Lessons of Katrina

 
 
By Larry Dignan  |  Posted 2006-08-25 Email Print this article Print
 
 
 
 
 
 
 

Opinion: Katrina exposed weaknesses in many disaster recovery plans, but there are some promising signs that Katrina's lessons are being learned.

The terrorist attacks of Sept. 11, 2001, spurred enterprises to new kinds of thinking about disaster recovery. Hurricane Katrina, which made landfall Aug. 29, 2005, in New Orleans, devastating the Gulf Coast and killing more than 1,300 people, forced enterprises to rethink their disaster recovery plans once again.

A year after Katrina, enterprises should be asking: Whats the worst that can happen when the ante keeps increasing? How far away should backup centers be—100 miles, 1,000 miles or 5,000 miles? How will I know where my corporate assets are when a disaster hits? How can I use energy more efficiently? Whats practical? Whats affordable?

Click here to see why Hurricane Katrina was the ultimate testing ground for disaster recovery.
Katrina exposed weaknesses in many disaster recovery plans, but there are some promising signs that Katrinas lessons are being learned.

Lesson one: Backup centers cant be too far away. A sign the lesson is being learned: Companies like Oreck, the poster company of the post-Katrina New Orleans recovery, has opened a new facility in Cookeville, Tenn., 573 miles from Orecks Long Beach, Miss., operations. Katrina taught Oreck that that facility, only 76 miles from Oreck headquarters in New Orleans, was too close—both were shut down when Katrina hit. Cookeville is far more likely to be at a safe distance.

Lesson two: Supply chains matter in a disaster. A sign the lesson is being learned: The Department of Homeland Securitys Federal Emergency Management Agency is investing in its logistics and supply chain capabilities and the IT that supports them. In May, FEMA director David Paulison noted that the agency couldnt track supply shipments once tractor-trailers left warehouses. "Weve put a very sophisticated Global Positioning System in place," said Paulison, in Washington, acknowledging FEMA could learn much from supply chain experts such as Wal-Mart, Federal Express and UPS. "That will be on every tractor-trailer that comes out of our warehouses. Well be able to track them [in] real time, live on a map, so well know where every vehicle is."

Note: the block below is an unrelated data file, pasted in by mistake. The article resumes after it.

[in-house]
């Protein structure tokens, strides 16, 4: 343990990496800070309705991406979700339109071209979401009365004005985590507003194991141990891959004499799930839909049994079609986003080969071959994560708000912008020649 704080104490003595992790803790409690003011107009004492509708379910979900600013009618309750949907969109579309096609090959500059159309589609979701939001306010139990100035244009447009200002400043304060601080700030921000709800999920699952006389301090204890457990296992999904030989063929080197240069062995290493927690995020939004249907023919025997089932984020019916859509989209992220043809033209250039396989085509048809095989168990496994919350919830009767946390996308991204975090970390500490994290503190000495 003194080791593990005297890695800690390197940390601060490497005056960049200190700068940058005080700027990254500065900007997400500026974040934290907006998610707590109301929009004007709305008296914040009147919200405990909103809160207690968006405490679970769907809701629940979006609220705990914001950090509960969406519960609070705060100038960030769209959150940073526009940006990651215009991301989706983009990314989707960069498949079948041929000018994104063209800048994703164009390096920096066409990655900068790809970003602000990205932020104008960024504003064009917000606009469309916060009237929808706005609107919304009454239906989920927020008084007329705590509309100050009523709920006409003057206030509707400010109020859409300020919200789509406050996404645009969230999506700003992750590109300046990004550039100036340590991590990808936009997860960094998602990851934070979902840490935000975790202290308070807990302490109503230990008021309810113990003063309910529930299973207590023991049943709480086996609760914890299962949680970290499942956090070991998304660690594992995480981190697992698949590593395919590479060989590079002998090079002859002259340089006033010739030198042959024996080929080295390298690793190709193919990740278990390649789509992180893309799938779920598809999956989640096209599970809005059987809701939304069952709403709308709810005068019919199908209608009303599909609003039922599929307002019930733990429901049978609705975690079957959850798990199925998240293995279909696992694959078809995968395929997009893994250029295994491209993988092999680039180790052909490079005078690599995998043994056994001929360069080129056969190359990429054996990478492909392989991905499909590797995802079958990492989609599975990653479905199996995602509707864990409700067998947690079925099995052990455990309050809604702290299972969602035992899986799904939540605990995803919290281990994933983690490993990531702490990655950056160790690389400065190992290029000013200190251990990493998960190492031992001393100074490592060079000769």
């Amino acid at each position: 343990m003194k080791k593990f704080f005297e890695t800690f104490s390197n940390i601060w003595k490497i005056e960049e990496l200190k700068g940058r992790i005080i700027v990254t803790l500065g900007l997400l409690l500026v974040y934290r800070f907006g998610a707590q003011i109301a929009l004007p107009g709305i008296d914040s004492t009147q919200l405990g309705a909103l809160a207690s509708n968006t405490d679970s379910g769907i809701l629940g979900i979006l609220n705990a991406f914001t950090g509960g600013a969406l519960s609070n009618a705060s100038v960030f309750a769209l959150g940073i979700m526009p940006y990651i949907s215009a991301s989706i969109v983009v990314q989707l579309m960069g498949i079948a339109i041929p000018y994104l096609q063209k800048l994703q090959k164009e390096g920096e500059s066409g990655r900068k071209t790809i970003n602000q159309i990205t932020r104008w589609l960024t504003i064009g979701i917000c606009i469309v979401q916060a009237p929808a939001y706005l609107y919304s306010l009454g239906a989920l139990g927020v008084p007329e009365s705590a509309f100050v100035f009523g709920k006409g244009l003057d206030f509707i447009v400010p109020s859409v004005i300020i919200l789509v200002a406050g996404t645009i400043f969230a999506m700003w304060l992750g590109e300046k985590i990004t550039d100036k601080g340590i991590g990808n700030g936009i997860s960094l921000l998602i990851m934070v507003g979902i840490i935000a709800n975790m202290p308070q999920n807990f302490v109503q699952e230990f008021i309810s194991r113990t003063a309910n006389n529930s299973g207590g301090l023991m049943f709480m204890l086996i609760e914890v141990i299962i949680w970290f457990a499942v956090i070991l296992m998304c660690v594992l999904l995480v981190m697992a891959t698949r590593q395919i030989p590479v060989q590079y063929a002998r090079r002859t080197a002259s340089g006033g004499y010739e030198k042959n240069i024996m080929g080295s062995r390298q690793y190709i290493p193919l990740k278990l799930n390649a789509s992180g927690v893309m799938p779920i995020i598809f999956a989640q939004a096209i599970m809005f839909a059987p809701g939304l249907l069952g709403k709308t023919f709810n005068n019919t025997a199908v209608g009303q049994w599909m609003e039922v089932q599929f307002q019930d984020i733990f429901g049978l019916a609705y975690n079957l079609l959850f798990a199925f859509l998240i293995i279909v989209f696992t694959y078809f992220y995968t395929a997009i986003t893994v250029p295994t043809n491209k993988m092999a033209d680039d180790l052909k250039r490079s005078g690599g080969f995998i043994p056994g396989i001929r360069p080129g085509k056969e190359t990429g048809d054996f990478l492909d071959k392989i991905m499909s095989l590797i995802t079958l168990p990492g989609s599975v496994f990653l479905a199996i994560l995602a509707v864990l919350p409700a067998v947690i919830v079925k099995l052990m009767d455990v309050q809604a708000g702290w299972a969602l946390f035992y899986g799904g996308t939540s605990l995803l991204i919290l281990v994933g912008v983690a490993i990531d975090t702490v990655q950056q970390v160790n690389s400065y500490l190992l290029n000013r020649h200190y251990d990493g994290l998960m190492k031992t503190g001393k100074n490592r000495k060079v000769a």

Click here to read more about what companies in the Gulf Coast have learned about disaster recovery from Hurricane Katrina. Lesson three: Energy is everyones worry. Katrina taught businesses that they need to plan for total utility outages and procure industrial-strength backup power generators and enough diesel fuel for at least a week. Katrina also exposed a weak U.S. energy infrastructure, spiked oil prices and natural gas prices, and ushered in a year of high energy prices. A sign the lesson is being learned: Enterprise customers and their suppliers are increasingly focused on energy. Fortunately, the technology industry has been tackling the power consumption issue head-on, with Advanced Micro Devices, Intel and Hewlett-Packard leading with new, energy-efficient chip designs.

While its promising these lessons are being learned, theres one rub: Report cards arent handed out until the next disaster. And as certainly as death or taxes, sooner or later, another disaster of some kind will hit.

Tell us what you think at eweek@ziffdavis.com.

eWeeks Editorial Board consists of Jason Brooks, Larry Dignan, Stan Gibson, Scot Petersen and Lisa Vaas.

For reader response to this editorial, click here. Check out eWEEK.coms for the latest news, views and analysis on servers, switches and networking protocols for the enterprise and small businesses.
 
 
 
 
Business Editor
ldignan@ziffdavisenterprise.com
Larry formerly served as the East Coast news editor and Finance Editor at CNET News.com. Prior to that, he was editor of Ziff Davis Inter@ctive Investor, which was, according to Barron's, a Top-10 financial site in the late 1990s. Larry has covered the technology and financial services industry since 1995, publishing articles in WallStreetWeek.com, Inter@ctive Week, The New York Times, and Financial Planning magazine. He's a graduate of the Columbia School of Journalism.
 
 
 
 
 
 
 

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